Defence, security and aerospace company BAE Systems have revealed details of an advanced ergometer which will be used by British cyclists in the build up to this year's Olympic Games in Rio de Janeiro.
Their team of engineering experts have worked in partnership with the British Cycling team in order to develop a state-of-the art advanced cycling ergometer.
The machine has been designed to measure the work-rate and energy expended by cyclists, with the data collected allowing analysis to be taken on gas and blood.
It also enables testing to be carried out at high speeds, allowing for the athletes technique to be analysed closer, while the machine is claimed to be capable of replicating centrifugal forces of a velodrome more accurately than other testing tools.
The development of the ergometer was requested by British Cycling, as they looked to have an adaptable system which could be customised for different riders and events.
BAE Systems created the machine as part of their technology partnership with UK Sport and aimed to design the machine to be portable for laboratory use, which would help the data be more accurate.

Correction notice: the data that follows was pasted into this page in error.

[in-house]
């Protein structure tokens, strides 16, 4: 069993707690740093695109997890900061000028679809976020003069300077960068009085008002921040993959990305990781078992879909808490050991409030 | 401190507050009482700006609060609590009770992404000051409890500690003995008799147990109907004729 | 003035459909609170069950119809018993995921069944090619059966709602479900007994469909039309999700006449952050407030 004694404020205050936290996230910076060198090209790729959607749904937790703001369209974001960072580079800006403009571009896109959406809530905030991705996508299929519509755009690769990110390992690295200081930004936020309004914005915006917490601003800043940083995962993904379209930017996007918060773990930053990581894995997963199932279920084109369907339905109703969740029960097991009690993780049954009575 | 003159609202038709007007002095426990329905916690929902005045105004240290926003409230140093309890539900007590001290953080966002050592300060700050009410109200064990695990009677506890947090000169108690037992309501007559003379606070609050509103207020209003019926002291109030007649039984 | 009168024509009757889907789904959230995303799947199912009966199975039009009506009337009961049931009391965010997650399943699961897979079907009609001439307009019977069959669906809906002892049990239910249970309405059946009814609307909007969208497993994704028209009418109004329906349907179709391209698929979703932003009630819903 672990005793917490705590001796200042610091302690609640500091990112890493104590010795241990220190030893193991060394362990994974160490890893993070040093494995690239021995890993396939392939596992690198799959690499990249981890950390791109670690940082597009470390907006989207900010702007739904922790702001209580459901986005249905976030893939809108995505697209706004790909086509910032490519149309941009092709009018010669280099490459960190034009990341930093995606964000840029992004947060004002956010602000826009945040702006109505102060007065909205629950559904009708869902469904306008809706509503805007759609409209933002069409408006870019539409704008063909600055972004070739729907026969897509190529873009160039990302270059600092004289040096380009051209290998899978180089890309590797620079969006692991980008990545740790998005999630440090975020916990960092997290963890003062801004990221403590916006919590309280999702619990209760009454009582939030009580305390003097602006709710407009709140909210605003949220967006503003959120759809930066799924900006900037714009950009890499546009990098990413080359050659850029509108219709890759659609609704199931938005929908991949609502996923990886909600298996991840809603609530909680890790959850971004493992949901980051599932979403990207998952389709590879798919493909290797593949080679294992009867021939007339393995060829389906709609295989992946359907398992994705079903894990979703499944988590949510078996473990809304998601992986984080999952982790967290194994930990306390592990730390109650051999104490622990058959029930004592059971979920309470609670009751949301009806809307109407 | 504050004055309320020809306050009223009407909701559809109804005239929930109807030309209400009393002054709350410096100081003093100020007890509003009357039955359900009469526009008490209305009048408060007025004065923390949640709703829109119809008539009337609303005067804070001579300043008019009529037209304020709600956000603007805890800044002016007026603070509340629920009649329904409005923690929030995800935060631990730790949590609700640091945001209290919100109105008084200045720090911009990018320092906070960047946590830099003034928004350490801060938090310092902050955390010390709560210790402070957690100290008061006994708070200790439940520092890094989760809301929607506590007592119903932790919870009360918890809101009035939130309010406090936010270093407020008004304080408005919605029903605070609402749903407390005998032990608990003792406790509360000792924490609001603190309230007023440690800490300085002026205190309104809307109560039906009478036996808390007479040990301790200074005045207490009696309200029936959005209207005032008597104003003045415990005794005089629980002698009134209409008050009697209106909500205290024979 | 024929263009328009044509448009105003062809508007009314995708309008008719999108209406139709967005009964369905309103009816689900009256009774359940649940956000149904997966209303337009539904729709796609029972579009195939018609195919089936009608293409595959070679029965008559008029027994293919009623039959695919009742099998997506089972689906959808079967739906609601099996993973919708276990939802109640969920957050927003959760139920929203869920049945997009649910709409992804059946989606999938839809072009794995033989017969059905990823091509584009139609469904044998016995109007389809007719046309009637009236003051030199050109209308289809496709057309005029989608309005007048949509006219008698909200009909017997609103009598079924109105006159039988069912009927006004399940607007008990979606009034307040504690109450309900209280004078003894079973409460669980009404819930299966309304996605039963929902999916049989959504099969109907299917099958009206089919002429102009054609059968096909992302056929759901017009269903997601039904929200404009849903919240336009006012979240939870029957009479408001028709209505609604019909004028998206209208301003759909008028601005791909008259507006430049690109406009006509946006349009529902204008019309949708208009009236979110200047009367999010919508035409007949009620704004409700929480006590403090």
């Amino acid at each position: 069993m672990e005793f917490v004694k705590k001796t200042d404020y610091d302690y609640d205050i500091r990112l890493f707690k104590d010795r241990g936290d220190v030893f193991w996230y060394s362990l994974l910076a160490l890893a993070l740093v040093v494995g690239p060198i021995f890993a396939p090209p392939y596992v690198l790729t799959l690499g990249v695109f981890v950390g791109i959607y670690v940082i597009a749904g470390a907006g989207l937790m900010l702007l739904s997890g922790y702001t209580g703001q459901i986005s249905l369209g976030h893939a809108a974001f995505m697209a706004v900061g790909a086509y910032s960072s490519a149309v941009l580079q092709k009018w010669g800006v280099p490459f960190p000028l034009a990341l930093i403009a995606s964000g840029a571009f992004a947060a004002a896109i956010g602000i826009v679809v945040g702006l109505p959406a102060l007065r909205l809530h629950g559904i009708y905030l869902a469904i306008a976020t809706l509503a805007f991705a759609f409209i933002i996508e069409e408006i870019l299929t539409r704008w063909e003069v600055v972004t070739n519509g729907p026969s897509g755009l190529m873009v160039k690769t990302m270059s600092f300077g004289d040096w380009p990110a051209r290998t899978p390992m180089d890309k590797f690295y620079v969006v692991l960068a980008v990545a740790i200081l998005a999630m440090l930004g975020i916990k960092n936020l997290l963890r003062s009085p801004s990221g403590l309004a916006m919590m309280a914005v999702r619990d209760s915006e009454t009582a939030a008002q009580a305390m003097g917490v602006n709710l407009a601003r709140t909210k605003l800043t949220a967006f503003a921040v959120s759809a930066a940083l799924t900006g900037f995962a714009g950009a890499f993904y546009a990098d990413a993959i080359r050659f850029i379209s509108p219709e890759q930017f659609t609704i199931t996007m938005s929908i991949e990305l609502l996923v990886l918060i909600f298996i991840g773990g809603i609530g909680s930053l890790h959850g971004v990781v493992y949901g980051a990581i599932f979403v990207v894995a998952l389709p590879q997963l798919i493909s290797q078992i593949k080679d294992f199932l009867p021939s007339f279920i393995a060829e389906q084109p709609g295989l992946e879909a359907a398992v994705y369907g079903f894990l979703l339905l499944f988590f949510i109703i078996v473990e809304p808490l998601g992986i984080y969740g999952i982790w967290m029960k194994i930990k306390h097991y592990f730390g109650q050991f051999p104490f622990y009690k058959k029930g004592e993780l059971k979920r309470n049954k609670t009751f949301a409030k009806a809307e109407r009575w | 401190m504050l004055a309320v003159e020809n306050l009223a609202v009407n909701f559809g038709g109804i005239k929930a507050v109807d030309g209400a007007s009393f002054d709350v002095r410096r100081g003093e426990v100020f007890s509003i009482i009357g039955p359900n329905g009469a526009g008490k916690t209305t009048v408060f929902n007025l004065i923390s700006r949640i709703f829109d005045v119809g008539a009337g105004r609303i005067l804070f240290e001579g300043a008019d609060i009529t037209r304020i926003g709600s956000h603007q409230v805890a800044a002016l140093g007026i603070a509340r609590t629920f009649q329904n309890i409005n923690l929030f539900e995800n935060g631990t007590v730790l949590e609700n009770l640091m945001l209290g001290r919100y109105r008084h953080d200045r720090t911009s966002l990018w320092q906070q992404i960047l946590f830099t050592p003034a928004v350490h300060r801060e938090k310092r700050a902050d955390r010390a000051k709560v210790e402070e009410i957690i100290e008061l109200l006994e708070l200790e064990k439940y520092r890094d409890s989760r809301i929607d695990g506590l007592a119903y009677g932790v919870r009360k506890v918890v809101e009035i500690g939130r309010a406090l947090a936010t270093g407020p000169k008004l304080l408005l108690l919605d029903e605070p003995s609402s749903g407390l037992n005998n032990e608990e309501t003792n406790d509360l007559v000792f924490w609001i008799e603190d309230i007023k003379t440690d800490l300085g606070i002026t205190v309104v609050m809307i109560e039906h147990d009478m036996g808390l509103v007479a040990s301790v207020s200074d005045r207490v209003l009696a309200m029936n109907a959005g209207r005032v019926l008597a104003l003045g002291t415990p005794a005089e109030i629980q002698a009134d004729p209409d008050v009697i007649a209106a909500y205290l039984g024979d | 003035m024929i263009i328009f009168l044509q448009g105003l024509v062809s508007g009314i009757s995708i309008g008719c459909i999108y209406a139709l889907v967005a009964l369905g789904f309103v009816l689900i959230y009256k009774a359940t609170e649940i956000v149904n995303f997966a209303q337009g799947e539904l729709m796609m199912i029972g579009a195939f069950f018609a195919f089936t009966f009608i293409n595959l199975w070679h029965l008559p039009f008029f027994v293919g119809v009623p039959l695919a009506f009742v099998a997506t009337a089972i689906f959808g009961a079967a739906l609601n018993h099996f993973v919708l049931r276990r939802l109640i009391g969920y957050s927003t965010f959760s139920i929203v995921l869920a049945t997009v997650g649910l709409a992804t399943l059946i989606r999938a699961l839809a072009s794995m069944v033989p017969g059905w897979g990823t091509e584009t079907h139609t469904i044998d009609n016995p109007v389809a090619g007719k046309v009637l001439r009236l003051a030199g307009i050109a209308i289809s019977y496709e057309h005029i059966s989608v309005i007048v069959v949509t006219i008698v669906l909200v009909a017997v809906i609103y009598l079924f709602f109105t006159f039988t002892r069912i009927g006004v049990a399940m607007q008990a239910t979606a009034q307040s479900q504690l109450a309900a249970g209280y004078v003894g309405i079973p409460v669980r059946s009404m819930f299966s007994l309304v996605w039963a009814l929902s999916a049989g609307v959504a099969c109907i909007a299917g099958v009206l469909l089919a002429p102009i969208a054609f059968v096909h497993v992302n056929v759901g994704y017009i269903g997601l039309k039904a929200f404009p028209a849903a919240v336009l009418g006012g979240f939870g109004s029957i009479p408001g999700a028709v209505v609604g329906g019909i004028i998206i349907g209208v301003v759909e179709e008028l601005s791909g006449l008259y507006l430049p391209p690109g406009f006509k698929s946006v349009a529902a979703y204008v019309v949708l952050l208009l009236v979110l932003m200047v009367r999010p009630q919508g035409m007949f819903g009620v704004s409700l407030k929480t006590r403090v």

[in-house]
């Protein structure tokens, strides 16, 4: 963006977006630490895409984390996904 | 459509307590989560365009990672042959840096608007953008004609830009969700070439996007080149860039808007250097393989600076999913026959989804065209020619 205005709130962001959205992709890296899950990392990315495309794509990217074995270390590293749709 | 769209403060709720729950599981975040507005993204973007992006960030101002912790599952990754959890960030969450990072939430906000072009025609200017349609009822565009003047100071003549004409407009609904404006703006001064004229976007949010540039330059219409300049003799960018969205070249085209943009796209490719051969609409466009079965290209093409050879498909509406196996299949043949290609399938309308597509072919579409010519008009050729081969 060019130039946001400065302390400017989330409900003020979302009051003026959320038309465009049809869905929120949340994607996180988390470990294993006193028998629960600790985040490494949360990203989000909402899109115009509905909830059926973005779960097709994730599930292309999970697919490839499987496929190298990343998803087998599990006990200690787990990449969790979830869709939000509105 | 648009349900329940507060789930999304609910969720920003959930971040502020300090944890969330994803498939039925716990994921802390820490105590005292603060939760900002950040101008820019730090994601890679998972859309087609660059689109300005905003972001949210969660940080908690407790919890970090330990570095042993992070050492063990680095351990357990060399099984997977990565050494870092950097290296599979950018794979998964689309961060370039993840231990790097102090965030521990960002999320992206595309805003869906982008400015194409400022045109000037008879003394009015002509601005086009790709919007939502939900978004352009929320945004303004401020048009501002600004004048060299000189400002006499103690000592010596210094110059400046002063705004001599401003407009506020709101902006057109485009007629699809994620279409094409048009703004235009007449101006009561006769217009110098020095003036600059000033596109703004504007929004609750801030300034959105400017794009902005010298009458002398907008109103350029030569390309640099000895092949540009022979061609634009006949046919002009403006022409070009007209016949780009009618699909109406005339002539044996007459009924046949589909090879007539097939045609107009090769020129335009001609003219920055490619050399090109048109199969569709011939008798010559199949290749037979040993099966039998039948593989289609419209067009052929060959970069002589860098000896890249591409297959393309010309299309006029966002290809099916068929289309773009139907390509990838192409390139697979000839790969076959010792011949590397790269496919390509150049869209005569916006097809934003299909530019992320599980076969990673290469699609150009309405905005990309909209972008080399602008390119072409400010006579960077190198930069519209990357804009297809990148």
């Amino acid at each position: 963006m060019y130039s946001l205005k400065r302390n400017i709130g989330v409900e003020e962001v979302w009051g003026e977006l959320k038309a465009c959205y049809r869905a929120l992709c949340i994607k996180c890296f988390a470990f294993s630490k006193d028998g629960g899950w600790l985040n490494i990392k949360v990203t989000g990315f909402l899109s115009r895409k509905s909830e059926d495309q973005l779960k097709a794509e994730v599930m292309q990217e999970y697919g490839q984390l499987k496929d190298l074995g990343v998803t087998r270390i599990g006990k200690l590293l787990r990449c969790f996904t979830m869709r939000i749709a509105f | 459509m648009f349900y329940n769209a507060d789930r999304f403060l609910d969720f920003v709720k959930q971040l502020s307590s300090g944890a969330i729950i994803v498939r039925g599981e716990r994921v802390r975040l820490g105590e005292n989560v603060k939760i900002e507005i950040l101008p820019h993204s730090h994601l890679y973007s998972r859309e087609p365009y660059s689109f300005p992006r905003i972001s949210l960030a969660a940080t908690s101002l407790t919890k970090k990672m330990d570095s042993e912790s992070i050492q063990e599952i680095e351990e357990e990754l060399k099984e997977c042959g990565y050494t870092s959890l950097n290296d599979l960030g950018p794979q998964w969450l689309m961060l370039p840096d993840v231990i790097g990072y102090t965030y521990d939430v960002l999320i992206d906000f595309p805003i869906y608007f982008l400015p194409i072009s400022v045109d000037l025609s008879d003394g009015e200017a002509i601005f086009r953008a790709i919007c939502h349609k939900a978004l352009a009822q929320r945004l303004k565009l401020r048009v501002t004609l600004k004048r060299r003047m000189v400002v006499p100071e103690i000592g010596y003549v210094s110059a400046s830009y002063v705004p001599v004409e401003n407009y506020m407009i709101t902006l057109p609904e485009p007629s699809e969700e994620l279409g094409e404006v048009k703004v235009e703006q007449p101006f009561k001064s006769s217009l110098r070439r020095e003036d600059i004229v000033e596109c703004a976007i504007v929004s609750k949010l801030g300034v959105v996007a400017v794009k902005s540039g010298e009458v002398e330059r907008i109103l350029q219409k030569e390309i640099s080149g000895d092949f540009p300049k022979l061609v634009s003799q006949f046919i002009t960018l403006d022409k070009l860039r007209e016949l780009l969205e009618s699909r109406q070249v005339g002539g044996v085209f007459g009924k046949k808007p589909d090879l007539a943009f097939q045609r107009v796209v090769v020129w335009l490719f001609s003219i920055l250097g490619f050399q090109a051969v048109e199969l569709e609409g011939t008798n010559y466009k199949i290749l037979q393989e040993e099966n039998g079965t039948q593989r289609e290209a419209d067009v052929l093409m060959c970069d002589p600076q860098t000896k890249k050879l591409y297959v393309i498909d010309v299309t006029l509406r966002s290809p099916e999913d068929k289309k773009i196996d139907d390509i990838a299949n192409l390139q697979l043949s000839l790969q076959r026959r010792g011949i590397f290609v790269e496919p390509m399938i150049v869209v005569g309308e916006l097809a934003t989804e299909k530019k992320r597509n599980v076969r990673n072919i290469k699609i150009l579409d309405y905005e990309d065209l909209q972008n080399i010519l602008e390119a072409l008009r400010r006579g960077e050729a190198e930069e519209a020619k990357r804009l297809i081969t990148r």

“Every performance on the world stage requires elite athletes to be at their best,” said Paul Barratt, lead biomechanist of the British Cycling team at the English Institute of Sport.
“Highly-accurate testing tools such as the cycling ergometer help to ensure athletes are performing at their most competitive.
“BAE Systems has created a portable and accurate system that we believe will be integral to the teams’ training regimes and will help us to achieve our medal winning target at the Rio Games”.
While the machine has a similar appearance to a normal ergometer or static exercise bike, it boasts a large variable fly wheel at its rear, with blades which can be adjusted to alter resistance on the pedals and mimic different gear ratios.
The ergometer is claimed to have been crucial in helping leading cyclists such as Sir Bradley Wiggins, with it being used for road events as well as sprint and endurance riders on the track.
The work is the latest conducted during UK Sport’s eight-year relationship with BAE Systems, the organisation’s official research and innovation partner.
“We take great pride in supporting UK Sport and apply the same problem-solving principles and ingenuity to challenges in sport as we do to tackling complex defence and security programmes,” said Henry White, BAE Systems’ UK Sport technology partnership lead.
“The cycling ergometer is a unique system which we hope will boost the success of the British Cycling team and is one of a number of projects on which we are working this year with UK Sport.”